What the Workplace Technology Accountability Act Means for All Employers

The work from home wave has fueled an explosion of digital tracking. Here’s what you need to know about the bills pertaining to employee surveillance tools.

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What The Workplace Technology Accountability Act Means for All Employers

Lawmakers in 5 states think that unbridled, 24-7 technology in the hands of employers puts workers’ privacy and well-being at risk. So, they proposed bills in their state legislatures to make employers more accountable for digitally “spying on,” or surveilling, employees.

Central to these legislative proposals is protecting employee data, as well as the massive use of tracking devices, productivity applications, data collection and software programs in surveilling workers during their on- and off-duty hours. These and other digital mechanisms can detect when, how fast, and how much employees work — often without their knowledge.

With greater access to technological tools, employers reportedly track and spy on workers more than ever before. Now a handful of lawmakers are ready to rein in this activity with legislation that goes beyond current employee privacy protection laws.

California’s Workplace Technology Accountability Act bill

California Assemblymember Ash Kalra introduced the Workplace Technology Accountability Act on April 18, 2022, to rein in what he identifies as “digital spying” by employers.

Employee data redefined

The bill, AB 1651, limits employers’ and vendors’ use and collection of employee data, which is key in digital monitoring. The bill defines employee data as:

“…any information that identifies, relates to, describes, is reasonably capable of being associated with, or could reasonably be linked, directly or indirectly, with a particular worker, regardless of how the information is collected, inferred, or obtained.”

Data includes information relating to employees’:

  • Personal identity
  • Biometrics
  • Health and wellness
  • Medical status
  • Lifestyle
  • Workplace activities
  • Online information

Employers that collect employee data also must tell workers:

  • How they plan to collect and use the data, at the time or before it’s collected.
  • The specific categories of employee data they collect.
  • The purpose for collecting or using the data.
  • Whether and how they will use the data to make or assist in making employment-related decisions.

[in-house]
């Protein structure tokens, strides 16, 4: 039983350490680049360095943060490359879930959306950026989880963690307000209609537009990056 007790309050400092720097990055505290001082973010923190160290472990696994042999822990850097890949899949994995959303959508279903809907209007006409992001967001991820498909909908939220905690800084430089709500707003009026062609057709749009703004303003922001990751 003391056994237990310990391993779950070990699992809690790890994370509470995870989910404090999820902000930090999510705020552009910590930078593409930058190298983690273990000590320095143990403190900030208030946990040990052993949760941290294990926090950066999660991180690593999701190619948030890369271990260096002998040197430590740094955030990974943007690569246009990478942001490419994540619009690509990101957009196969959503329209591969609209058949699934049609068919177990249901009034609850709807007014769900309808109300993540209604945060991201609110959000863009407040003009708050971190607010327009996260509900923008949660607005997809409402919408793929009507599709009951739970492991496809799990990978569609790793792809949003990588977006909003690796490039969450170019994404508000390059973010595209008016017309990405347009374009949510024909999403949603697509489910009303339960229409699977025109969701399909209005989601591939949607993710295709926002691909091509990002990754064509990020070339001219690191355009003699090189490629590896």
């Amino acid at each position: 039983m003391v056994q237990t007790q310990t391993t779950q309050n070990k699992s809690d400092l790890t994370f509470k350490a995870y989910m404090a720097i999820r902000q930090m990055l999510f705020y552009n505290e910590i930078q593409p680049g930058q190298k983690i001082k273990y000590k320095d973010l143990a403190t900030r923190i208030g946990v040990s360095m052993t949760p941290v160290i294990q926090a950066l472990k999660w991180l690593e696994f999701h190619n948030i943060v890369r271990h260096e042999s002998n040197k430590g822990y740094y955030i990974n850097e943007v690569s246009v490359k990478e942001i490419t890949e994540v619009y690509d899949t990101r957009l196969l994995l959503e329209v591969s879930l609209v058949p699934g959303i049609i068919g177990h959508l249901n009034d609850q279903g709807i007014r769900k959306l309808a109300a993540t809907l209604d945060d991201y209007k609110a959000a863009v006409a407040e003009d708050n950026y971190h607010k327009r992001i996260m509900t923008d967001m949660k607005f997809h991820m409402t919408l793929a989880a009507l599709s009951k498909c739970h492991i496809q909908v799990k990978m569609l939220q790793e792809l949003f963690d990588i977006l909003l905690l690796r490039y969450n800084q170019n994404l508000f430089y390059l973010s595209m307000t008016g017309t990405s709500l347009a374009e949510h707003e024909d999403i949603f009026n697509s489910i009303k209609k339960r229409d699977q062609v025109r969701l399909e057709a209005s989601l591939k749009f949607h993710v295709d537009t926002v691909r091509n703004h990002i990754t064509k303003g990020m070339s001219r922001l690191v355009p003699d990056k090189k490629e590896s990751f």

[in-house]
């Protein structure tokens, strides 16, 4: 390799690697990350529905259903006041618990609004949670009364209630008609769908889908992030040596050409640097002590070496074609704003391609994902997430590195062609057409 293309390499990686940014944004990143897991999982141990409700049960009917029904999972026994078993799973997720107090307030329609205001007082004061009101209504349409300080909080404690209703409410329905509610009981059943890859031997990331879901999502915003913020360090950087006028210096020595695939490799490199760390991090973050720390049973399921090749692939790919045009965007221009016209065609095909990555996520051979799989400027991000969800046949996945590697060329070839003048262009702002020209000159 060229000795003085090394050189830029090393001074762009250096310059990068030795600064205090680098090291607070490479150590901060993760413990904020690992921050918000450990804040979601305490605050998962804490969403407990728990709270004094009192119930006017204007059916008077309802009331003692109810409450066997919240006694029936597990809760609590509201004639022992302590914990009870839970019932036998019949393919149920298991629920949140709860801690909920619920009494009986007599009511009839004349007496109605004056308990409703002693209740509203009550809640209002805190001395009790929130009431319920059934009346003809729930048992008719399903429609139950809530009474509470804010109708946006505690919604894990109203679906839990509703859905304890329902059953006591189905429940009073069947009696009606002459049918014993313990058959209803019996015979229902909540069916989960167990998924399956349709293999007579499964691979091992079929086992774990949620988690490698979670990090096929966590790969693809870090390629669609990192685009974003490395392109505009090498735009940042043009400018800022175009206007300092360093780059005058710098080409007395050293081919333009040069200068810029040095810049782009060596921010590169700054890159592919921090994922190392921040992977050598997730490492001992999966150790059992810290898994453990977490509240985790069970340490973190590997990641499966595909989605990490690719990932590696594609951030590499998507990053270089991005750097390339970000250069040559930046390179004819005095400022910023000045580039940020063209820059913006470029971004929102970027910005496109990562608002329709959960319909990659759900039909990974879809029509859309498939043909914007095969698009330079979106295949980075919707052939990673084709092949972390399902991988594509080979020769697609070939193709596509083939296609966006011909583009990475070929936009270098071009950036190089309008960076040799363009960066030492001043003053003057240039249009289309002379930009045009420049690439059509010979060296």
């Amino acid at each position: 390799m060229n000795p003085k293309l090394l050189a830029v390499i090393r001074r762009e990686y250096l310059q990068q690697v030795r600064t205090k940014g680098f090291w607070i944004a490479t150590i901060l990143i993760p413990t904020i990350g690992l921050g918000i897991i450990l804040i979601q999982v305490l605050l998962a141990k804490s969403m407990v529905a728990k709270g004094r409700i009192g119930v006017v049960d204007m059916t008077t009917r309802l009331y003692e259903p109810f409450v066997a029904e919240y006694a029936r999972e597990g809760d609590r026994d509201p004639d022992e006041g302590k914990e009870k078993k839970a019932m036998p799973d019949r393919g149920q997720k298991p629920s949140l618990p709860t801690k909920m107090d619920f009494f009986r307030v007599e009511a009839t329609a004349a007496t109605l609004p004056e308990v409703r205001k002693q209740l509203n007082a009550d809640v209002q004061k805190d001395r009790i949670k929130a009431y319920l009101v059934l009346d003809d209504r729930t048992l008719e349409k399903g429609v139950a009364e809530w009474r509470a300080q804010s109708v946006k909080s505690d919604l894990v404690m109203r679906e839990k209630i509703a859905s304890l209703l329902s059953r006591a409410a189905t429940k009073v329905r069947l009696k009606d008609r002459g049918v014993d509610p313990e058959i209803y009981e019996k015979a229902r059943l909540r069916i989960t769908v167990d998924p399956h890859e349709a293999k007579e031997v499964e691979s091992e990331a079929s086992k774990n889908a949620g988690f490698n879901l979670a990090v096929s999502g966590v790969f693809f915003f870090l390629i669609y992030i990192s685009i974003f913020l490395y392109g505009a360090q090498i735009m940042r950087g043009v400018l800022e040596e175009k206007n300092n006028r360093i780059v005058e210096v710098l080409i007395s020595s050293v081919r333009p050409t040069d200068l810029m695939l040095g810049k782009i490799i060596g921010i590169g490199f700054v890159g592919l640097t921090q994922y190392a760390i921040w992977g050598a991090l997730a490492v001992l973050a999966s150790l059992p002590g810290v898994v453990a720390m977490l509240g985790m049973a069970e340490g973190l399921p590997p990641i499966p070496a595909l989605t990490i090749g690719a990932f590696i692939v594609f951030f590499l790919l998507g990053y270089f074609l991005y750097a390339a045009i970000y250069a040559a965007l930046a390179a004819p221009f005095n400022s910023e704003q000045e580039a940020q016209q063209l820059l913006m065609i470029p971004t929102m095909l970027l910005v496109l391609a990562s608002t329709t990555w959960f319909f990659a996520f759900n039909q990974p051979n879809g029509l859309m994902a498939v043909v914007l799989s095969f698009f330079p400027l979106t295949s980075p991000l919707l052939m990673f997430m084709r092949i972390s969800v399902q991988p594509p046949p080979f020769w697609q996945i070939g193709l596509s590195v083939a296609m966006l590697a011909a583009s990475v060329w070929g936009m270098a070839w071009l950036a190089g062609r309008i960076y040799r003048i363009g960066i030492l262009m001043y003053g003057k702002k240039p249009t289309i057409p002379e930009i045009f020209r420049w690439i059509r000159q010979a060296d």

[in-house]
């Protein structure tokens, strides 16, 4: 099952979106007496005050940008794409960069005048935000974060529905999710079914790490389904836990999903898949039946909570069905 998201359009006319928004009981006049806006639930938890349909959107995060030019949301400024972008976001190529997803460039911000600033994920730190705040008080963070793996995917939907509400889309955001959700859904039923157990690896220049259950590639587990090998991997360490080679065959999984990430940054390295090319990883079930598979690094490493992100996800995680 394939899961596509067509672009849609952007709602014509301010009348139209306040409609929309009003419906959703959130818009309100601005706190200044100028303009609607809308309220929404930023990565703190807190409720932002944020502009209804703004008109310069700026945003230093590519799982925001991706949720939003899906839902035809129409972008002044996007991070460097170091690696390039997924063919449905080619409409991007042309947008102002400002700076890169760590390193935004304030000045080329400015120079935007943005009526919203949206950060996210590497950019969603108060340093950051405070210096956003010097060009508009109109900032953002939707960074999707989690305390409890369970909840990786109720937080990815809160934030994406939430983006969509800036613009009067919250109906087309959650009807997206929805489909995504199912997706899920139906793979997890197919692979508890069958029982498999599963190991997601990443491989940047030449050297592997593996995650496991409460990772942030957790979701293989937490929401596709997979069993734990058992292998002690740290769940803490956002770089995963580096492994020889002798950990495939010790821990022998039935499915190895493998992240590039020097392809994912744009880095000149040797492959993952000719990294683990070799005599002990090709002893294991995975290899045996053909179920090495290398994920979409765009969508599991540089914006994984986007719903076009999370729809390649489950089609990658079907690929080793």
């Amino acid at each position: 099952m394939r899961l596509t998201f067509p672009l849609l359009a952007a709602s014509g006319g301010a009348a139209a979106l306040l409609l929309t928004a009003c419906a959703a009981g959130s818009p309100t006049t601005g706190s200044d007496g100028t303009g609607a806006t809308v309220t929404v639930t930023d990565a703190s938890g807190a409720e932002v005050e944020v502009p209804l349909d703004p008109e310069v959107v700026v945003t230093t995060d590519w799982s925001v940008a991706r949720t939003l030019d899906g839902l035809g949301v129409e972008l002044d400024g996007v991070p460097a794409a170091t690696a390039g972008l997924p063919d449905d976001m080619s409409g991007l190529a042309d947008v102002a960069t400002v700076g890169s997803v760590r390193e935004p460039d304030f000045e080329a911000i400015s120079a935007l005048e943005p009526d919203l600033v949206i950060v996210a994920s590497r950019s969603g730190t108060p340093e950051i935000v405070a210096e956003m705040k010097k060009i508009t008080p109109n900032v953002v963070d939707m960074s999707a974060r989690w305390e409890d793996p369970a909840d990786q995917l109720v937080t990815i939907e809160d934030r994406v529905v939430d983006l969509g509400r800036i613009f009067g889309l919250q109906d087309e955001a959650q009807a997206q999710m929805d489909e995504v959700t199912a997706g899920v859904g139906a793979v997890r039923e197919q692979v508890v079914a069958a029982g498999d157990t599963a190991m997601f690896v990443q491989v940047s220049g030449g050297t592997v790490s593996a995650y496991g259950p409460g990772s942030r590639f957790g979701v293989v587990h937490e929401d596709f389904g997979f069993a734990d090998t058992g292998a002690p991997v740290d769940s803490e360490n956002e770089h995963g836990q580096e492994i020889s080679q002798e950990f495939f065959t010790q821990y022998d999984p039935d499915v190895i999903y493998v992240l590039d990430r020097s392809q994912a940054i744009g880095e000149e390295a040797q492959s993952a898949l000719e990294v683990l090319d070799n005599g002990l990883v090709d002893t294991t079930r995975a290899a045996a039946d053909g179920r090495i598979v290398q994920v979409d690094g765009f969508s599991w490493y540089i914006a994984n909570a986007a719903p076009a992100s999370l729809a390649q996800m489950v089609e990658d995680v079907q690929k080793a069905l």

• Whether they will disclose or transfer the data to a vendor or other 3rd party and the vendor or 3rd party’s name and purpose of the disclosure or transfer.
  • If and how the data relates to the employees’ essential job functions.
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More employee data access protections

California’s bill also gives employees the right to access the data employers collect on them and correct it, if necessary. If the information proves to be incorrect, employers must investigate the matter.

The bill further restricts the digital monitoring of workers by preventing employers from:

  • Monitoring workers while off-duty, on their personal devices, or in such private areas as bathrooms, cafeterias, or locker rooms.
  • Monitoring employees’ facial recognition, emotions, or walking gait, for example.
  • Using algorithms to decide whether to punish or fire employees.

Employers also must formally assess the impact of monitoring employees.

To date, the bill remains in the Assembly’s Committee on Labor and Employment.

Other states’ employee privacy bills similar to California’s

The following states have similar bills to California’s:

Connecticut. The Connecticut Data Privacy Act (CTDPA) becomes effective on July 1, 2023.

New York. The New York Privacy Act, Senate Bill S6701A, is in committee.

Delaware. Legislators passed Bill 357 on May 10, 2022, and are waiting for the governor to sign the bill.

Virginia. Senate Bill 764 is an amendment to a previous bill.

Tactics of high-tech employer surveillance tools

Advanced technology surveillance tools allow employers to:

  • Measure computer keystrokes and mouse movements.
  • Use webcams to photograph computer screens, in certain cases as frequently as every 5 minutes.